Do you think income inequality in New Zealand is at crisis level?
Income inequality is at crisis levels in New Zealand and could spiral out of control if it is not tackled soon, a visiting author says.
It is one of the messages in a recently published book, Inequality: A New Zealand Crisis, edited by Wellington journalist and author Max Rashbroke, who spoke at a panel discussion about the country's widening income gap at Waikato University last night.
Speaking before the event, Mr Rashbroke said the idea of "a fair go" in New Zealand no longer existed.
"I don't think there is a fair go any more.
"You look at the different life opportunities of kids depending on whether they grow up in Parnell or Porirua. Those kids have very different starts in life and that leads to different kinds of jobs, which leads to very different salaries and earnings."
Despite historically being one of the developed world's most equal societies, that changed between the mid-1980s and mid-1990s, when income inequality accelerated, Mr Rashbroke said.
In 2010, New Zealand was ranked 20th among 34 OECD countries in terms of income inequality.
"The reason we call it a crisis is because we're at a point where we really need to tackle it," he said.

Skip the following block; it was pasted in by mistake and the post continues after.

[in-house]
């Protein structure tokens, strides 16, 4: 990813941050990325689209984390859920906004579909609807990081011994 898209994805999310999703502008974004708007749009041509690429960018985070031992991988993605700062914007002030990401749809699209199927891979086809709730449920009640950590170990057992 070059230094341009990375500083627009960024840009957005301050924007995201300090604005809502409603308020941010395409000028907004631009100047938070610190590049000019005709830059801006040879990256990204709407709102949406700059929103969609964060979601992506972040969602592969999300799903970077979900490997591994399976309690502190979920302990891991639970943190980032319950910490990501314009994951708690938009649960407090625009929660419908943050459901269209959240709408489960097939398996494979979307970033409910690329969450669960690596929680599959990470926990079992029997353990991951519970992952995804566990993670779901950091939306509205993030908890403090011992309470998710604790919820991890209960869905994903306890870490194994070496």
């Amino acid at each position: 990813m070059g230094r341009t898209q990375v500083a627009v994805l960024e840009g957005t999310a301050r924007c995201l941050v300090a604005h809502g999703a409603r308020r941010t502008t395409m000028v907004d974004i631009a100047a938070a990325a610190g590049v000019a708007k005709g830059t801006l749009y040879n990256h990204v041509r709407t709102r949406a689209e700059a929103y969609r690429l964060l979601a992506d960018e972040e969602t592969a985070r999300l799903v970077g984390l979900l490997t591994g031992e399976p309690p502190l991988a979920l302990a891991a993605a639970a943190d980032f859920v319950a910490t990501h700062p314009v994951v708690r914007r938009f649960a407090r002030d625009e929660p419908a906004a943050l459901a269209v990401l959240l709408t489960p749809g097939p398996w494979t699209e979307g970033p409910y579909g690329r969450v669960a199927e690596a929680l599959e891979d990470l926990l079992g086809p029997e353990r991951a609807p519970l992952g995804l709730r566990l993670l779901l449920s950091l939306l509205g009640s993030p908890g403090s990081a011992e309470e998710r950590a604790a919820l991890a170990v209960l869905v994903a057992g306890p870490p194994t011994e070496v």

"If we don't, the danger is it will get entrenched and that can create some severe problems."
Drawing on comprehensive research and pulling together contributions from across professional fields, the book investigates the nature, causes and consequences of income inequality in New Zealand.
It also provides some startling statistics.
According to figures from the Ministry of Social Development for 2011, and quoted by Mr Rashbroke, the average income of a single-person household in the middle band of income distribution was $30,800 in 2011, a figure that had risen less than 20 per cent from 1984, when it was $25,000.
The book also outlines that anyone earning more than $72,000 is considered to be in the top 10 per cent of income earners in the country, while the top 1 per cent of the adult population own 16 per cent of the country's total wealth.
Meanwhile, half the population, including beneficiaries and pensioners, earn less than $24,000.
Mr Rashbroke said one of the biggest problems with entrenched inequality was the way it "makes a lie" of the idea that there were equal opportunities.
"The evidence shows that in very unequal countries about half of your income, as an adult, can be predicted from what your parents earned.
"When you've got really entrenched inequality, half of your success is based on how successful your parents are.
"And I don't think that is something anybody wants."
Mr Rashbroke said the first step to tackling income inequality was acknowledging and discussing the issue.
"Our act with this book is to put this information in front of people and I think the first step is for people to acknowledge the issue and talk about it."
- © Fairfax NZ News
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